The notion of using one narco to counter other, more dangerous narcos makes perfect sense to Edgar. The strategy was born of necessity, he says. Chapo comes from a long line of Sinaloan cartels. He doesn't reject the state entirely or want to rule the country himself. He was in prison so prosecutors could make a deal with him, in the way informants are flipped during investigations of organized crime.
"Today Chapo moves from state to state, from country to country, without a problem," Edgar says. "Many people know where he is. You can't do this without federal protection. Chapo can deal his drugs and do his business, but he must respect certain limits. No women or children should be killed. Don't kidnap. Don't steal. Chapo respects the government."
As we talk, the ex-commandante grows increasingly uneasy. His back is to the window; he can't see the Hummers and Escalades with tinted windows passing by outside. He asks to switch tables. Since his promotion, the only way it is possible for him to move around Culiacán is with an armed escort. But his security detail has been taken away, and he fears for his life. We shift to a table in the middle of the restaurant.
"Most people in Culiacán are only one or two steps away from the cartels, through a brother or a cousin," Edgar continues. "It is very common for police and prosecutors to eat with narcos, to go to their weddings. Chapo could be arrested if they want to. We in law enforcement don't have good coordination. It's all fucked up. The disorganization is huge. People don't follow orders. They don't speak to each other. Intelligence isn't working. But the priority right now is the Beltrán Leyva cartel. The police would rather get Mochomo than Chapo. Mochomo is crazy. He kills a lot of people. The same is true for his brother, Barbas."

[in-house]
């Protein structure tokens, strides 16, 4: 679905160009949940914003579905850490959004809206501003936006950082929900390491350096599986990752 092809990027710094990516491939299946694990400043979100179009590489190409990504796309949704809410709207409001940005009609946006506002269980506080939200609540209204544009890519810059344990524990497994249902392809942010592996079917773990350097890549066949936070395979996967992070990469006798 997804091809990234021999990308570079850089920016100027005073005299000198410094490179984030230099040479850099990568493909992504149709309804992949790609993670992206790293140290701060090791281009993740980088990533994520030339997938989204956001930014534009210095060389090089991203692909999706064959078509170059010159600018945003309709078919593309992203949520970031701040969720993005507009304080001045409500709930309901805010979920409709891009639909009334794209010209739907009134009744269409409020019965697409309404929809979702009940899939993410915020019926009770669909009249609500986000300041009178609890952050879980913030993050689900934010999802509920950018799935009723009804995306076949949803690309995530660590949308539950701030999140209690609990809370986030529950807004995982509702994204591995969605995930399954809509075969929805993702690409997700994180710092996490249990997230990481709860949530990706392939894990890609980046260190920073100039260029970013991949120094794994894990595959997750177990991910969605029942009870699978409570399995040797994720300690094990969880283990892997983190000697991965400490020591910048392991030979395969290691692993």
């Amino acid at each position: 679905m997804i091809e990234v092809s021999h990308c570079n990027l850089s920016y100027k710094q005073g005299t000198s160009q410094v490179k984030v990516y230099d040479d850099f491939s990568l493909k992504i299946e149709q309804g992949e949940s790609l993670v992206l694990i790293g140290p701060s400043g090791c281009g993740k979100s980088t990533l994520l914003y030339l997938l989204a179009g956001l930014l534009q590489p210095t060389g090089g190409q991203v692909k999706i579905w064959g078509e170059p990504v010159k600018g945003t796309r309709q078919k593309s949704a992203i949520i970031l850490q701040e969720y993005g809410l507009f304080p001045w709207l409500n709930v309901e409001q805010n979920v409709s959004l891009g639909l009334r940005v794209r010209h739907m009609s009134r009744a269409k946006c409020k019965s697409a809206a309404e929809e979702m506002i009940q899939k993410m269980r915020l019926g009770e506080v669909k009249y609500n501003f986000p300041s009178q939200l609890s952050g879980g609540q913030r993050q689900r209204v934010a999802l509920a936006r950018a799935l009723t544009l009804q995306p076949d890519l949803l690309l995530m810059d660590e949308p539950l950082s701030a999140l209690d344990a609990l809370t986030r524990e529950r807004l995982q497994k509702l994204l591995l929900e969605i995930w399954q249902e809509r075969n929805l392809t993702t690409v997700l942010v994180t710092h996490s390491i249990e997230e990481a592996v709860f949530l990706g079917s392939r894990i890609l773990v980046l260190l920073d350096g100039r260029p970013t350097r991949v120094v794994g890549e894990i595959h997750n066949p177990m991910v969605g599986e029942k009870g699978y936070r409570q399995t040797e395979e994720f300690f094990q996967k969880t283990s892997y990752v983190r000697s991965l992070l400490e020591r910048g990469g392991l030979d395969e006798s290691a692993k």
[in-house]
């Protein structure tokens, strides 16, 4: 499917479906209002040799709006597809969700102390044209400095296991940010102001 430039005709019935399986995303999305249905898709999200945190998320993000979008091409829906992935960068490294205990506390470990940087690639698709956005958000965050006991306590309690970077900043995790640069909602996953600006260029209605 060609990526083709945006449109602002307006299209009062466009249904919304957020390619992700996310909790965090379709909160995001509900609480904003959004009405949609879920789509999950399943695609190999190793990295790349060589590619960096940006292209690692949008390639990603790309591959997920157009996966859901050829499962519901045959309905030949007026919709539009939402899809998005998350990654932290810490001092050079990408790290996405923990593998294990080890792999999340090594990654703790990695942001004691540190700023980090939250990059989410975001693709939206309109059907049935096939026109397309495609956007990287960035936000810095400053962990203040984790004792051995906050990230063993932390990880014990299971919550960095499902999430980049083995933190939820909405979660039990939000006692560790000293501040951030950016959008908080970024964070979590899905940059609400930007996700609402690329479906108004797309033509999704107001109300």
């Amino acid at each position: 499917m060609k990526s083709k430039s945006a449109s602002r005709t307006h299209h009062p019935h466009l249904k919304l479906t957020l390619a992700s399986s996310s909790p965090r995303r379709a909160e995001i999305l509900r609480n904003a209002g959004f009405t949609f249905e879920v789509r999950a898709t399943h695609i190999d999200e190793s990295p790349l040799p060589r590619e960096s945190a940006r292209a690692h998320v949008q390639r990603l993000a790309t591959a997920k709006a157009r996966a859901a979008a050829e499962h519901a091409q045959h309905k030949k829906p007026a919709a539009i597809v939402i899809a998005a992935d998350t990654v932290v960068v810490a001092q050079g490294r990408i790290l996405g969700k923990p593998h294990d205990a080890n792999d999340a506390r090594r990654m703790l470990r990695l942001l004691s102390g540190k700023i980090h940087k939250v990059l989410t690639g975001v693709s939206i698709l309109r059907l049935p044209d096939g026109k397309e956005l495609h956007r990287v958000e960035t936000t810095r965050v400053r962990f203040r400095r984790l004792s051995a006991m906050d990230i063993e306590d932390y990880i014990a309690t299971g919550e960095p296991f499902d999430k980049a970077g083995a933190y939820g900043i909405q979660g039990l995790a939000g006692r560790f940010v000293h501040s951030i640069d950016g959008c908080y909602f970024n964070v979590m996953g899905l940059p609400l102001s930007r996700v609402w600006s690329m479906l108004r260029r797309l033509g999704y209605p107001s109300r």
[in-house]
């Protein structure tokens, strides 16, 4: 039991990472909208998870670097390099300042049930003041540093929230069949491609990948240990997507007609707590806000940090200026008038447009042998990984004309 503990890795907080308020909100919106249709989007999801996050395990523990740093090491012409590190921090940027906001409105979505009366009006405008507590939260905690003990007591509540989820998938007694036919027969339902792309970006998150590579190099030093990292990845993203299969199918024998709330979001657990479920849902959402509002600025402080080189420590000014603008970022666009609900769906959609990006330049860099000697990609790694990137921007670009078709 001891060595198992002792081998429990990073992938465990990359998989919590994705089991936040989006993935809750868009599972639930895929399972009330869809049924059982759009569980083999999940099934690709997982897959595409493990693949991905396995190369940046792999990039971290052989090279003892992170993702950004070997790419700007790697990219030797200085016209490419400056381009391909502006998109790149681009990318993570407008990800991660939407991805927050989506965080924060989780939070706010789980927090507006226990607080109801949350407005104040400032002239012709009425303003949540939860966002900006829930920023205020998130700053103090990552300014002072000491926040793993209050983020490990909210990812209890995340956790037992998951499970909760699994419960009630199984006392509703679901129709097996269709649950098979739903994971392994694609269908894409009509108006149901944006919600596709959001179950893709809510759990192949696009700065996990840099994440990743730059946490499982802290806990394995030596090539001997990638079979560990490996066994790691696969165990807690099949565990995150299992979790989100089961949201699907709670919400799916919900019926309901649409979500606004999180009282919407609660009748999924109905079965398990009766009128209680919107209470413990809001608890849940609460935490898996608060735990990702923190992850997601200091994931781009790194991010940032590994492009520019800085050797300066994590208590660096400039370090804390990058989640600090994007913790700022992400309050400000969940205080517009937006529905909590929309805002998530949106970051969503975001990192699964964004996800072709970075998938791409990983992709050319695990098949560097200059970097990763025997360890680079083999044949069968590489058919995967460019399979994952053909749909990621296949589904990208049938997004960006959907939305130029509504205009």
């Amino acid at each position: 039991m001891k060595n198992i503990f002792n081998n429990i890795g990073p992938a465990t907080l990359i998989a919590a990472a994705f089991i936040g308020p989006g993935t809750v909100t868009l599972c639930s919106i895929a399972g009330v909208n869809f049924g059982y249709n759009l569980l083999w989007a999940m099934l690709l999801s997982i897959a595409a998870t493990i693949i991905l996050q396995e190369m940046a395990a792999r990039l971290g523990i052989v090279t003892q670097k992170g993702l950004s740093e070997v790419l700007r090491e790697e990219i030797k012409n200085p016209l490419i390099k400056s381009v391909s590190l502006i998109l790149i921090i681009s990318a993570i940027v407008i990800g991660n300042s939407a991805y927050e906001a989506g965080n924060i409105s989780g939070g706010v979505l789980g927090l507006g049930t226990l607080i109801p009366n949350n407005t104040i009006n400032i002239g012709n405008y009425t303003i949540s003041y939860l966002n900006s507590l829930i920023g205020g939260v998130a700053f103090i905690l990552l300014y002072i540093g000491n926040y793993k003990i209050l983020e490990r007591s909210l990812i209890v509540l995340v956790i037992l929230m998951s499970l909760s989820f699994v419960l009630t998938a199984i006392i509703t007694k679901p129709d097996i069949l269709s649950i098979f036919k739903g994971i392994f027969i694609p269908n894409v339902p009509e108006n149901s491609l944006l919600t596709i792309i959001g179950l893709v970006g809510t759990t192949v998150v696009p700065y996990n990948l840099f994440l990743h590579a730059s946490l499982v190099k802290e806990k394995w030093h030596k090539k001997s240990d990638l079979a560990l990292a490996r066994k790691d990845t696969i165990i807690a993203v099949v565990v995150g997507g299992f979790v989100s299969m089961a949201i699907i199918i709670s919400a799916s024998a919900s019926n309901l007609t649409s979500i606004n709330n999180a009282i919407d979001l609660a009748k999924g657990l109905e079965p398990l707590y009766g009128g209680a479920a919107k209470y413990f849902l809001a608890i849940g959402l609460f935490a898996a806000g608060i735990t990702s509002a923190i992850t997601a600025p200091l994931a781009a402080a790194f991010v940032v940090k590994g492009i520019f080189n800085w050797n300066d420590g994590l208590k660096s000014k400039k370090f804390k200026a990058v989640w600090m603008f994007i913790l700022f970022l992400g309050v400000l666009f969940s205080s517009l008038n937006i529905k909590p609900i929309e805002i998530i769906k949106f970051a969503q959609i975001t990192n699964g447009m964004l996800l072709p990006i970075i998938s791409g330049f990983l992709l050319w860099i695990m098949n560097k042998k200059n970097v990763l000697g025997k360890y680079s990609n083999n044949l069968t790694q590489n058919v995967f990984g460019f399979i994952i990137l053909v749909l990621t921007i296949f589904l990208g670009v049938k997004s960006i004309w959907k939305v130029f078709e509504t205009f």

"Where do you think Chapo is?" I ask.
"In the mountains," says Edgar. "He's very protected there." He pauses. "Unless he's in Costa Rica."
"Do you think I could get an interview with Chapo?" I ask.
"There is a $5 million reward out for Chapo," Edgar says. "They will think you are DEA."
Searching for more leads to Chapo's whereabouts, I stop by Las Palmas, a steakhouse in Culiacán. Last November, according to Valdez, the restaurant was taken over by dozens of Chapo's armed guards, the doors barred and all cellphones confiscated. "We're going to have my boss here," a guard announced. "Don't worry — nothing is going to happen to you. And don't worry about the bill. He is going to pay for everything." Chapo entered with a group of 20 men, said good evening to the crowd, then retired to a private room.